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IBM ISS Researcher Exposes Holes In Cisco's Internet Surveillance Architecture
Wiretapping architecture could be abused by individuals under surveillance and outside attackers; Cisco reviews recommended fixes
WASHINGTON, D.C. -- Black Hat DC 2010 -- An IBM ISS researcher here today revealed major security holes in a little-known wiretapping architecture for IP networks created by Cisco Systems for law enforcement. The weaknesses could result in an attacker interfering with legal surveillance or performing some unauthorized surveillance of his own.
Tom Cross, manager of X-Force Research at IBM ISS, says he first discovered the Cisco Architecture for Lawful Intercept in IP Networks, which was published as an IETF RFC in 2004, four years ago. The document, also known as IETF RFC 3924, is based on the lawful intercept architecture used by the European Telecommunications Standards Institute, and is implemented in Cisco's edge and switch routers -- the 7600, 10000, 12000, and AS5000 series products. Cross says other vendors also have deployed the architecture within their network devices.
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Cross says an alleged criminal could discover that he was under law enforcement's surveillance using the current architecture, allowing him to manipulate or corrupt the information collected or to use the surveillance information for nefarious purposes.
Cisco had previously patched a SNMPv3 vulnerability in its router models used in the wiretapping architecture, but Cross says the architecture itself needs some repair, pointing out multiple weaknesses that could be exploited by attackers -- which he says he handed over to Cisco in December 2008.
Jennifer Greeson, communications director at Cisco, who was on hand at Cross' Black Hat presentation, says Cisco has been looking over his recommendations and, perhaps, how to incorporate them, she says.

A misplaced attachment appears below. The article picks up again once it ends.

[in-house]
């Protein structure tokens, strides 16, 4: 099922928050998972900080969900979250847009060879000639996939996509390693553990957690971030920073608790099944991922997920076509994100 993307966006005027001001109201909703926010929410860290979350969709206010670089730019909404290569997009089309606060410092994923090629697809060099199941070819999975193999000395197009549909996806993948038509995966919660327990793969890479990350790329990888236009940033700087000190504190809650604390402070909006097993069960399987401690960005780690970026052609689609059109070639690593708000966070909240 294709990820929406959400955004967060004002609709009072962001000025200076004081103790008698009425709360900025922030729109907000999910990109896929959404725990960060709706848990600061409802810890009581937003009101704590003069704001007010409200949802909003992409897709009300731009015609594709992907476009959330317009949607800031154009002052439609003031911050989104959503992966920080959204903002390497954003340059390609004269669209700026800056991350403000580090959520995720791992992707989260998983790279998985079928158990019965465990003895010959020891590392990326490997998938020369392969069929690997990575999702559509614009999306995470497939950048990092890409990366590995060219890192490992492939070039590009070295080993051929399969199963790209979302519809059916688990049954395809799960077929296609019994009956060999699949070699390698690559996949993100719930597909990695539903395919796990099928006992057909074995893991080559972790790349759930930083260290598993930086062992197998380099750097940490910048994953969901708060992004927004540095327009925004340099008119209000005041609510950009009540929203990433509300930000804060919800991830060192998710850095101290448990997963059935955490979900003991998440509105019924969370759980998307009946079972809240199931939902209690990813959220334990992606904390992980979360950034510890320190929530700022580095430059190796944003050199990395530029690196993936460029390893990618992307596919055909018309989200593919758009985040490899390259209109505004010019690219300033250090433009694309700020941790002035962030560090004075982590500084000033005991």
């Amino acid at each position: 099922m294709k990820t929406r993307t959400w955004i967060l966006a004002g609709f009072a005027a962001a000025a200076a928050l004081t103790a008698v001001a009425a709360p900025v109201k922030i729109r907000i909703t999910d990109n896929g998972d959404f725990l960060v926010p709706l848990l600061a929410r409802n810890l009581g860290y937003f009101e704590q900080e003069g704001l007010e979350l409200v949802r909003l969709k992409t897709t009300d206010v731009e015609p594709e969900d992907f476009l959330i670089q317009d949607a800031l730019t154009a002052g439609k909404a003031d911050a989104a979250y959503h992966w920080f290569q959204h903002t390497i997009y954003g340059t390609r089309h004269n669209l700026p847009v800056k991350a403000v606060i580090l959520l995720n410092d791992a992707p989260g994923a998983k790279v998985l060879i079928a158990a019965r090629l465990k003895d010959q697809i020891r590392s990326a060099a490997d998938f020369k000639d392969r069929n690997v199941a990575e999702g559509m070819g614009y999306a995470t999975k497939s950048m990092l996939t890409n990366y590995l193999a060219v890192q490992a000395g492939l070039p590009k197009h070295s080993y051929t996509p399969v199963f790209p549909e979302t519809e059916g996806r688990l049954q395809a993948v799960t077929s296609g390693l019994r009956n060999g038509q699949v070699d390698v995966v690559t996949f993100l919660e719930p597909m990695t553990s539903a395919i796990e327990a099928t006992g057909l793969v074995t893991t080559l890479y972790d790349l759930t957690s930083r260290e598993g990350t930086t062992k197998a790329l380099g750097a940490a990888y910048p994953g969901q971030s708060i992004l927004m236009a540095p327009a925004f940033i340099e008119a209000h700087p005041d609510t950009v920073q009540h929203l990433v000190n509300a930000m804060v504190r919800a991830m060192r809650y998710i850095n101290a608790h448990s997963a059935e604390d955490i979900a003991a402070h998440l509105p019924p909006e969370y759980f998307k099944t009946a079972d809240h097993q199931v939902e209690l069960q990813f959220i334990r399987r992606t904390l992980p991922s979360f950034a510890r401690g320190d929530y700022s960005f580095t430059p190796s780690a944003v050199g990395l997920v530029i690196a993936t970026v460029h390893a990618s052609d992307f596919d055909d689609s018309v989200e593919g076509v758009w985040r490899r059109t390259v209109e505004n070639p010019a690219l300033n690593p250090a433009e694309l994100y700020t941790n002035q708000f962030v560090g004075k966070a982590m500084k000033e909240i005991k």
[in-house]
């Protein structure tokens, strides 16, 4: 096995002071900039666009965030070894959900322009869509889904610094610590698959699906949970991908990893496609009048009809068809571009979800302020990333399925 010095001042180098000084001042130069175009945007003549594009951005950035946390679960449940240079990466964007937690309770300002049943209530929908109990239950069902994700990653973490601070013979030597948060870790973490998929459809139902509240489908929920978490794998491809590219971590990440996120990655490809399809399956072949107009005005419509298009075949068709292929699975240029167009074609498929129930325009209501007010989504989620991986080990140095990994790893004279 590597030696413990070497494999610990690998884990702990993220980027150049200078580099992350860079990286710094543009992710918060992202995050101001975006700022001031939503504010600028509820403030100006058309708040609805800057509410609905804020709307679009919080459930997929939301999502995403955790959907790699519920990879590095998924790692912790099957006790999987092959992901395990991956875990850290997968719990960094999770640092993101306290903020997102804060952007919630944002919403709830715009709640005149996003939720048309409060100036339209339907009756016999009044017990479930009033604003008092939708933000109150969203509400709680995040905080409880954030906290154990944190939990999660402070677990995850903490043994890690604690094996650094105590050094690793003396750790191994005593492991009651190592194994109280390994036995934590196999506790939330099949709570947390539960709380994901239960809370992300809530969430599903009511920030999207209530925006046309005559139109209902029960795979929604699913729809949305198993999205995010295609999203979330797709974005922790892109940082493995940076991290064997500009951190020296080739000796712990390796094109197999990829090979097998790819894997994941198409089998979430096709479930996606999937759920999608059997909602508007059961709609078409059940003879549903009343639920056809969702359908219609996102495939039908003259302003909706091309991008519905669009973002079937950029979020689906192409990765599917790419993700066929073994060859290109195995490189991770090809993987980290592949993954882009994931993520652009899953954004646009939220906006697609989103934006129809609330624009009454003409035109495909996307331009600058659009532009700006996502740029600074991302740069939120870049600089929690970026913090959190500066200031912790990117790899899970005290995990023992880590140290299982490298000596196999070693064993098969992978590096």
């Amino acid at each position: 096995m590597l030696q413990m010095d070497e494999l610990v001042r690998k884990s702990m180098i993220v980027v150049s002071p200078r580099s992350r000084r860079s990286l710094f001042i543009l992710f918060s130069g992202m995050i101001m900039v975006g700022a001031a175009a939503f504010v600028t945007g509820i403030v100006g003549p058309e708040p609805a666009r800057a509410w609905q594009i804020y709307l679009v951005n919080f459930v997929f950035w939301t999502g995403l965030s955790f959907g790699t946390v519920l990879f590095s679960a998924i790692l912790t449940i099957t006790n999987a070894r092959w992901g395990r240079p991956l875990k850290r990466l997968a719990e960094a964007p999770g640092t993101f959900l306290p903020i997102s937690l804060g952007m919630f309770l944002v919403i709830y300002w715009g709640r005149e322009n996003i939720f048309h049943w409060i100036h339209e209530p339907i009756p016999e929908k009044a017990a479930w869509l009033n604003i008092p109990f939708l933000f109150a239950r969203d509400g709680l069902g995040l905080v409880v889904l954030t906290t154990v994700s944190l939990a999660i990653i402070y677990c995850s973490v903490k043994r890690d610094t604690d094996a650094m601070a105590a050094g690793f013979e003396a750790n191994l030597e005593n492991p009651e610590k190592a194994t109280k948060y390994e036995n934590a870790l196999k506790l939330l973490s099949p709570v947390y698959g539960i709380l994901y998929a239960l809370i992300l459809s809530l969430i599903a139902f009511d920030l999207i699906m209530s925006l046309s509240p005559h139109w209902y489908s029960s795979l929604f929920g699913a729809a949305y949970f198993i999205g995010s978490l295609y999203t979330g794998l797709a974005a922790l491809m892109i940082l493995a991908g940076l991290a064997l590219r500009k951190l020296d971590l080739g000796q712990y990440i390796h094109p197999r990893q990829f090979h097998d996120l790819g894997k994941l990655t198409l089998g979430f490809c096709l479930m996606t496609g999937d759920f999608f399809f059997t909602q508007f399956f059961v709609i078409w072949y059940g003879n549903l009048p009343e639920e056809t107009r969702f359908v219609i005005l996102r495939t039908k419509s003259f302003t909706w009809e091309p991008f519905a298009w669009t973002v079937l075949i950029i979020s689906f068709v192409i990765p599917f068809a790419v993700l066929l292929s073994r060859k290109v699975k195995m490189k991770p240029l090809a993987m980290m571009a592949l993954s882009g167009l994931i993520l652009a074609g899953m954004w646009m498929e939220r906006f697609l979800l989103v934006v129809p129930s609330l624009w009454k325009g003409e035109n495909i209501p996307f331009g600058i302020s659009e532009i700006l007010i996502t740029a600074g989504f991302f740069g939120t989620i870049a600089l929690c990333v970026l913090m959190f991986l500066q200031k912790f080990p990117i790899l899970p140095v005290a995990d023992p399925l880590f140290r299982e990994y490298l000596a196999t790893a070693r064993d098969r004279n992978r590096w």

"We are confident in our framework. That's why we published it: We recognize that security is very important" in this architecture, Greeson says.
Today was the first time Cross -- who says he had to put the effort on the back burner until recently due to other commitments -- has gone public with his research on the wiretapping architecture's weaknesses. Cisco's legal surveillance framework defines the architecture from which the "mediation device" remotely gathers intelligence on behalf of law enforcement from the surveillance target (someone under law enforcement investigation). Vendors such as Digivox, NICE Systems, Verint, and Utimaco make these systems. "The mediation device is the heart of the architecture," Cross says. "It is used by the administrator to provision" the surveillance and sends instructions to the devices that perform the actual surveillance, he says. That information is then reformatted and sent directly to law enforcement, he says.
Cross listed six weaknesses in Cisco's architecture that could lead to security breaches in surveillance: SNMPv3's susceptibility to brute-force credential discovery; password vulnerability in SNMPv3; lack of audit trails; the surveillance output stream's flexibility; the interface's vulnerability to packet-spoofing; and that the RFC doesn't require encryption.
While Cisco has patched the SNMPv3 authentication flaws (CVE-2008-0960), that doesn't mean its customers all have deployed those patches, he warns. Router patching is a particularly onerous process that often gets superseded by operational disruption concerns.
Even so, Cross says the biggest issues are architectural ones that must be fixed by Cisco and the IETF. "These are harder problems that require more thought," he says.
"My greatest concern is the lack of audit trails," he says. An attacker can "turn off" the audit trail, for instance, leaving the victim organization unaware of the activity. Attacks on routers that haven't patched for the SNMPv3 authentication flaw could easily be tracked with traps that monitor for these attacks, according to Cross.
Cross says Cisco's configuration guide for the architecture recommends that network administrators enable SNMP trap notifications to detect potential threats on SNMPv3 authentication, and it "implies" that traps will be sent for packets that carry an incorrect authentication key or any other packet that isn't part of the approved access list.
"I tested this, and there were no authentication traps. So I sent this to Cisco and said it didn't work," Cross says. "Cisco said the implementation was right, but the documentation was wrong [and rewrote the documentation]. So now it no longer says traps are generated.
"But a network administrator would want to know if his network was under attack."
Cross' recommendations to Cisco and the IETF include using a different port for surveillance, such as SNMP over TCP, which would be less prone to spoofing, limiting the addresses for the output stream, and moving notification control into the router configuration so that network administrators won't be able to monitor surveillance or interfere with it.
ISPs in their deployments for law-enforcement surveillance should not only patch for the SNMPv3 flaw, but also use encryption -- namely IPSec encryption, Cross says. Assigning user-group IP access control lists can help seal the authorized user of the lawful intercept action to the proper mediation device, he says. "Also, build out-of-band management networks," he says.
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